The End of Summer
Back in 2007 and 2008, it was heady times for the US nuclear industry. George W. Bush and Dick Cheney were in power. Nuclear subsidies were large and generous and opportunistic nuclear utilities advanced plans for 31 new reactors to be built.
These heady days were not to last. Since then well over half of these 31 reactors have been canceled. Some, like the proposed North Anna 3 reactor, are going through the licensing process (at the costs of hundreds of millions of dollars) with little hope of ever being built. And the actual number of reactors which started construction in the US of this original 31? Just 4, until this week.
You have to have a special set of circumstances to build a reactor in the US. The first and most important thing you need is CWIP or its equivalent. CWIP is short for Construction Work in Progress. Under CWIP utilities are allowed to charge their current customers for projects which are not yet finished. Utilities claim that this reduces costs to customers. What it really does is ensure their profits, even if the project is never finished or tremendously late and over budget.
But this is hardly enough. When the project starts to go bad, you need an electricity regulator, typically the Public Utilities Commission (PUC), that will allow rates to be increased to cover the costs of construction mistakes. In the case of the two Summer reactors in SC, there have been 9 rate hikes since construction started in 2013 totaling over $1.4 billion added to rate payers rates. The overall cost of the project has ballooned to $25 billion, a 75% increase over the original contract. This abandoned project will cost each of the utilities customers $21,000.
The Bush administration tried to do everything it could for these new reactors before construction started. Most importantly, they put tremendous federal tax credits in place to encourage construction. There was a catch, however. The reactors needed to be completed and connected to the grid by 2020, otherwise, the tax credits would vanish. Because these reactors were repeatedly delayed, central to the utilities decision to quit the project was that it no longer believed it could make this connection deadline and thus would suffer even greater losses. Efforts to extend the tax credits died in the US Senate.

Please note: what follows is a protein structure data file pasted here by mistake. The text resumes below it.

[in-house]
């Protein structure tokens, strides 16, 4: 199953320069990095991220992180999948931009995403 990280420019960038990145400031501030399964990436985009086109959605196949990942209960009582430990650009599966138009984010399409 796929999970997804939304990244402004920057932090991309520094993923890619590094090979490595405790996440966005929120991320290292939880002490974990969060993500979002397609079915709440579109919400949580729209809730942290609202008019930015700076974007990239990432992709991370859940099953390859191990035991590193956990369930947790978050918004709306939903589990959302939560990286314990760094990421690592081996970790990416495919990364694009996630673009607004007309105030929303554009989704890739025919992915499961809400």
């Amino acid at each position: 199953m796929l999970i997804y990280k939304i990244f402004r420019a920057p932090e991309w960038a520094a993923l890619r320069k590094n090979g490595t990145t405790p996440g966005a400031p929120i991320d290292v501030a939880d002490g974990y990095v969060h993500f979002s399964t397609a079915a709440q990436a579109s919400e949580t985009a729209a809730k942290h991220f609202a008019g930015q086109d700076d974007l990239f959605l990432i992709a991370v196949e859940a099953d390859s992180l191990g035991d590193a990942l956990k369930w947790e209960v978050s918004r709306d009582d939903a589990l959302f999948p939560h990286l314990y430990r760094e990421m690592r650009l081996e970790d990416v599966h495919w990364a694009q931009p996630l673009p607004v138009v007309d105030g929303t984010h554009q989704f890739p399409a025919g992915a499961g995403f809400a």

Now there are only 2 reactors under construction in the US, Vogtle units 3 & 4 in Georgia. They have many of the same problems that the Summer reactors do. They are also the AP 1000 design being built by now bankrupt Westinghouse corporation. They are years late and billions over budget. Specifically, more than doubling its original $14 billion contract price to an estimated $25 Billion (according to Southern Company). But perhaps more importantly the same new filing for these reactors says that they will not be operating until 2021 and 2022, which is after the 2020 tax credits expire. This project is further complicated by the $8.33 federal loan guarantee which the Obama administration offered out of the Bush energy bill. Toshiba (Westinghouse’s parent company) has offered $3.68 billion for the completion of these plants in the wake of Westinghouse collapse. [A similar $2.2 billion offer for the Summer reactors was not enough to convince management to continue.] But Toshiba has many problems of its own (largely sparked by Westinghouse’s $9 billion debt because of Summer and Vogtle) and may not be able to provide any support for these troubled reactors. The thing which stops cancellation from happening is that no matter how out of control the project goes, the utilities make a profit, over a billion dollars so far.
This month (August 2017) Southern Company and Georgia Power will decide the fate of these two reactors. With a bit of luck, they will see that these reactors will never pay for themselves and similarly cancel the project. This would be the end of new nuclear power in the US as well as the end of Summer.